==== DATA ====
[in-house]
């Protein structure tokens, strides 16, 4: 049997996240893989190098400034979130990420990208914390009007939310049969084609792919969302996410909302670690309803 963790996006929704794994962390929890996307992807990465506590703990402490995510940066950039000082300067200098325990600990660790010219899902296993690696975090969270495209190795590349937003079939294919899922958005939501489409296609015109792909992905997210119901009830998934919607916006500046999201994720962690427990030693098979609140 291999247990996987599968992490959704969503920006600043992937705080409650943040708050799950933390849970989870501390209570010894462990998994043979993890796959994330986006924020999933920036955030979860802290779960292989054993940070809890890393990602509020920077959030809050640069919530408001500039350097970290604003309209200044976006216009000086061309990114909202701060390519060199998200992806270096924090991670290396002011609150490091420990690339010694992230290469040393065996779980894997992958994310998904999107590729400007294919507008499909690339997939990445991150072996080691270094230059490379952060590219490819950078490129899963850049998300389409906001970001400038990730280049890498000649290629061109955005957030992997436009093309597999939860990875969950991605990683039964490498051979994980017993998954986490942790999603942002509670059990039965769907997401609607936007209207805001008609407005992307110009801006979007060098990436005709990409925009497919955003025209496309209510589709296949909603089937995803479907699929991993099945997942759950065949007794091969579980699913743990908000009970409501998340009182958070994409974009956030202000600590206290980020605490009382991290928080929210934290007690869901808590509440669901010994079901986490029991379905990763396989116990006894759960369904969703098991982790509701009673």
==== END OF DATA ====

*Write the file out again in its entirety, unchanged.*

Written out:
[in-house]
């Protein structure tokens, strides 16, 4: 049997996240893989190098400034979130990420990208914390009007939310049969084609792919969302996410909302670690309803 963790996006929704794994962390929890996307992807990465506590703990402490995510940066950039000082300067200098325990600990660790010219899902296993690696975090969270495209190795590349937003079939294919899922958005939501489409296609015109792909992905997210119901009830998934919607916006500046999201994720962690427990030693098979609140 291999247990996987599968992490959704969503920006600043992937705080409650943040708050799950933390849970989870501390209570010894462990998994043979993890796959994330986006924020999933920036955030979860802290779960292989054993940070809890890393990602509020920077959030809050640069919530408001500039350097970290604003309209200044976006216009000086061309990114909202701060390519060199998200992806270096924090991670290396002011609150490091420990690339010694992230290469040393065996779980894997992958994310998904999107590729400007294919507008499909690339997939990445991150072996080691270094230059490379952060590219490819950078490129899963850049998300389409906001970001400038990730280049890498000649290629061109955005957030992997436009093309597999939860990875969950991605990683039964490498051979994980017993998954986490942790999603942002509670059990039965769907997401609607936007209207805001008609407005992307110009801006979007060098990436005709990409925009497919955003025209496309209510589709296949909603089937995803479907699929991993099945997942759950065949007794091969579980699913743990908000009970409501998340009182958070994409974009956030202000600590206290980020605490009382991290928080929210934290007690869901808590509440669901010994079901986490029991379905990763396989116990006894759960369904969703098991982790509701009673």